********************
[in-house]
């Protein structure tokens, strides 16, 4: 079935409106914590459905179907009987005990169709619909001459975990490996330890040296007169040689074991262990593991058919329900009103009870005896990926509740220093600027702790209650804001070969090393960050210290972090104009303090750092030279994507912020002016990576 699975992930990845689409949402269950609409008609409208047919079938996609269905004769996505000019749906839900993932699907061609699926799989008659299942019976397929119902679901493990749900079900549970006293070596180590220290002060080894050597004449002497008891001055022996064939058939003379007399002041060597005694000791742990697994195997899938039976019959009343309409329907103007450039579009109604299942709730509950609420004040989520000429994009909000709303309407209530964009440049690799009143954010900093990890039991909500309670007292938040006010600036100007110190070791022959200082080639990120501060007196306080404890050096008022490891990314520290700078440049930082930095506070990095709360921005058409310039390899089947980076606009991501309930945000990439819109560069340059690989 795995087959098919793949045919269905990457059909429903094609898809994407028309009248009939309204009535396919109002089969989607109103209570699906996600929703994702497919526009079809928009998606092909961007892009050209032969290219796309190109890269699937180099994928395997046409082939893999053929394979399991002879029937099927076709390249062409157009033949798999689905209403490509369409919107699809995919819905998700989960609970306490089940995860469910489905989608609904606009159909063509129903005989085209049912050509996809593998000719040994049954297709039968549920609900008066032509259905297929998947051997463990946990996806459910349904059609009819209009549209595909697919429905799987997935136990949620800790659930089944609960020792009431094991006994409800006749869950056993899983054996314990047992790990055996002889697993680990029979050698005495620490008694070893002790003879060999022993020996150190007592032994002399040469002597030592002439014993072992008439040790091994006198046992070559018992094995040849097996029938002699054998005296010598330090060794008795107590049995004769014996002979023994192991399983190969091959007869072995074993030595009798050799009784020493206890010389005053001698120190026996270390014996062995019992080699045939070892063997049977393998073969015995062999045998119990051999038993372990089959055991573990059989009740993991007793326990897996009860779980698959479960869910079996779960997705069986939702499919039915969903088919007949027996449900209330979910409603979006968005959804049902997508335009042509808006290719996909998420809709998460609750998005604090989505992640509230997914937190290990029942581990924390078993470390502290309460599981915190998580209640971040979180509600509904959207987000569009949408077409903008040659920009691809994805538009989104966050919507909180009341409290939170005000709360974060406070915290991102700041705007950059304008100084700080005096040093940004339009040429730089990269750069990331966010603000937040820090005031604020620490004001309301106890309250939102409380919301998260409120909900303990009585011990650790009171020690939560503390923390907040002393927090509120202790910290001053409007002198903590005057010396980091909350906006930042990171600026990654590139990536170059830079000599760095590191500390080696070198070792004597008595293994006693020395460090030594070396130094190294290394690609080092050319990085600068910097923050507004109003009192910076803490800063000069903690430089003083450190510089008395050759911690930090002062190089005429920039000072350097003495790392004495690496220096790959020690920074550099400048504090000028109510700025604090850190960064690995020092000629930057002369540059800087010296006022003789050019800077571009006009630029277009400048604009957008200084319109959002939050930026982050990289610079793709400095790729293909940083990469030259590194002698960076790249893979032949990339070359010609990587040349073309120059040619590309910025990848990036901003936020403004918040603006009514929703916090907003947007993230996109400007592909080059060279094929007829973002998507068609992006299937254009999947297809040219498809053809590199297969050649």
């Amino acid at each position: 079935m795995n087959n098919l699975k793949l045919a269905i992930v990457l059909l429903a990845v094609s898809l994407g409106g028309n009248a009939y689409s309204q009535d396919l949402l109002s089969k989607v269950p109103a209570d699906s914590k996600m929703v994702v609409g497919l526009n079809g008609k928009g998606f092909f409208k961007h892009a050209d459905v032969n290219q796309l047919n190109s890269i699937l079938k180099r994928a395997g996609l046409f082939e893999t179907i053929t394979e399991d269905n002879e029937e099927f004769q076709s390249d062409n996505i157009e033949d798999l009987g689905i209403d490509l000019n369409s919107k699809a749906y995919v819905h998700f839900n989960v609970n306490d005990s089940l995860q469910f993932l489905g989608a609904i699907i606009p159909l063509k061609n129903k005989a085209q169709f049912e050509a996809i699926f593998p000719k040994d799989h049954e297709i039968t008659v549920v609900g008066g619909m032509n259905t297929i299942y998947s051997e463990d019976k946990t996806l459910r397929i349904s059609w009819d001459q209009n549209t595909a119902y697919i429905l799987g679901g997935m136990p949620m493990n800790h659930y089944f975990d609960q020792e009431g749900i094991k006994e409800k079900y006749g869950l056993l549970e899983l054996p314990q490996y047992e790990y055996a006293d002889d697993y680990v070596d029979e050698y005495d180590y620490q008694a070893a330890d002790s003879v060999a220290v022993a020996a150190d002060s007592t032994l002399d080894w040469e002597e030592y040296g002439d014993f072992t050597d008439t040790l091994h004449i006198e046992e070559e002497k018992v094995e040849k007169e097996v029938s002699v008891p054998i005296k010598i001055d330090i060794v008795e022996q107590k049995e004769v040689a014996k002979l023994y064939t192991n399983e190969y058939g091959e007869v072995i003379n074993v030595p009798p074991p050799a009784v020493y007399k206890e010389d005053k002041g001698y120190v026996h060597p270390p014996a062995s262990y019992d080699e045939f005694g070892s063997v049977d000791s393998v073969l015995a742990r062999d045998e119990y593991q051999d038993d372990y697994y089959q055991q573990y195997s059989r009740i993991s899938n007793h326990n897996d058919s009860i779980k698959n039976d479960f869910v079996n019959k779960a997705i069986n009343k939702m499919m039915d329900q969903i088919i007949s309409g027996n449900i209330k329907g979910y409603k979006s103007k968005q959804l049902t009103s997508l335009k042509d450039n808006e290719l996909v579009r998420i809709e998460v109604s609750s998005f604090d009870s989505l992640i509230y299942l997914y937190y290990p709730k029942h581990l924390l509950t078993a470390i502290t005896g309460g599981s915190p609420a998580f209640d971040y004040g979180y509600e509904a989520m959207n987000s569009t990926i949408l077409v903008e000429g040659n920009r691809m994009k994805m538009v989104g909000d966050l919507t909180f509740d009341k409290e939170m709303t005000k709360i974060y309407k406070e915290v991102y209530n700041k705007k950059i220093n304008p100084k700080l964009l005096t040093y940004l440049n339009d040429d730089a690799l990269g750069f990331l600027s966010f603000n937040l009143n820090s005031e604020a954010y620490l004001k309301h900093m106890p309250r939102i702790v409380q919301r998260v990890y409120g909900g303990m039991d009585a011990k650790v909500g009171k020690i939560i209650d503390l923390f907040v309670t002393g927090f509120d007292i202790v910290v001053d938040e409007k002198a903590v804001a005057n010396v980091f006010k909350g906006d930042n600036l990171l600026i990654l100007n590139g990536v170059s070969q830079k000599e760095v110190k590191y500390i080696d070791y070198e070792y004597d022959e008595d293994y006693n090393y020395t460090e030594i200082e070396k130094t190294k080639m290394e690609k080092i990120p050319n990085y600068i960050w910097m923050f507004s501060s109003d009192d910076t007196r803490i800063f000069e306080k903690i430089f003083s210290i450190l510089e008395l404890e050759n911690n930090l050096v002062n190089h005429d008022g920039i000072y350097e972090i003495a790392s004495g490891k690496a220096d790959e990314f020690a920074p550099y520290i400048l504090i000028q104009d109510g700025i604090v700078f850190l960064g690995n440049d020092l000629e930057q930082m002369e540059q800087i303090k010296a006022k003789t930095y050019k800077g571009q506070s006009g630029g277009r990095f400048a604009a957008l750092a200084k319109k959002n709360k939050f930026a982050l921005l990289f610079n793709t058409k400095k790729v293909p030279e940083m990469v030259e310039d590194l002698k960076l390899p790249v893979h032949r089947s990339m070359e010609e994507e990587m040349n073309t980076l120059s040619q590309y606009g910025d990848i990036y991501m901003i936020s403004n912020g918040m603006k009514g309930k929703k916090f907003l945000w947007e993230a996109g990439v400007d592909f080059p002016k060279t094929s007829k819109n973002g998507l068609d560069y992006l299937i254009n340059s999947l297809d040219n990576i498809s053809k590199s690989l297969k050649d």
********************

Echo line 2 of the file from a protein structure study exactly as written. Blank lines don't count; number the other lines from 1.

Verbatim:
């Protein structure tokens, strides 16, 4: 079935409106914590459905179907009987005990169709619909001459975990490996330890040296007169040689074991262990593991058919329900009103009870005896990926509740220093600027702790209650804001070969090393960050210290972090104009303090750092030279994507912020002016990576 699975992930990845689409949402269950609409008609409208047919079938996609269905004769996505000019749906839900993932699907061609699926799989008659299942019976397929119902679901493990749900079900549970006293070596180590220290002060080894050597004449002497008891001055022996064939058939003379007399002041060597005694000791742990697994195997899938039976019959009343309409329907103007450039579009109604299942709730509950609420004040989520000429994009909000709303309407209530964009440049690799009143954010900093990890039991909500309670007292938040006010600036100007110190070791022959200082080639990120501060007196306080404890050096008022490891990314520290700078440049930082930095506070990095709360921005058409310039390899089947980076606009991501309930945000990439819109560069340059690989 795995087959098919793949045919269905990457059909429903094609898809994407028309009248009939309204009535396919109002089969989607109103209570699906996600929703994702497919526009079809928009998606092909961007892009050209032969290219796309190109890269699937180099994928395997046409082939893999053929394979399991002879029937099927076709390249062409157009033949798999689905209403490509369409919107699809995919819905998700989960609970306490089940995860469910489905989608609904606009159909063509129903005989085209049912050509996809593998000719040994049954297709039968549920609900008066032509259905297929998947051997463990946990996806459910349904059609009819209009549209595909697919429905799987997935136990949620800790659930089944609960020792009431094991006994409800006749869950056993899983054996314990047992790990055996002889697993680990029979050698005495620490008694070893002790003879060999022993020996150190007592032994002399040469002597030592002439014993072992008439040790091994006198046992070559018992094995040849097996029938002699054998005296010598330090060794008795107590049995004769014996002979023994192991399983190969091959007869072995074993030595009798050799009784020493206890010389005053001698120190026996270390014996062995019992080699045939070892063997049977393998073969015995062999045998119990051999038993372990089959055991573990059989009740993991007793326990897996009860779980698959479960869910079996779960997705069986939702499919039915969903088919007949027996449900209330979910409603979006968005959804049902997508335009042509808006290719996909998420809709998460609750998005604090989505992640509230997914937190290990029942581990924390078993470390502290309460599981915190998580209640971040979180509600509904959207987000569009949408077409903008040659920009691809994805538009989104966050919507909180009341409290939170005000709360974060406070915290991102700041705007950059304008100084700080005096040093940004339009040429730089990269750069990331966010603000937040820090005031604020620490004001309301106890309250939102409380919301998260409120909900303990009585011990650790009171020690939560503390923390907040002393927090509120202790910290001053409007002198903590005057010396980091909350906006930042990171600026990654590139990536170059830079000599760095590191500390080696070198070792004597008595293994006693020395460090030594070396130094190294290394690609080092050319990085600068910097923050507004109003009192910076803490800063000069903690430089003083450190510089008395050759911690930090002062190089005429920039000072350097003495790392004495690496220096790959020690920074550099400048504090000028109510700025604090850190960064690995020092000629930057002369540059800087010296006022003789050019800077571009006009630029277009400048604009957008200084319109959002939050930026982050990289610079793709400095790729293909940083990469030259590194002698960076790249893979032949990339070359010609990587040349073309120059040619590309910025990848990036901003936020403004918040603006009514929703916090907003947007993230996109400007592909080059060279094929007829973002998507068609992006299937254009999947297809040219498809053809590199297969050649």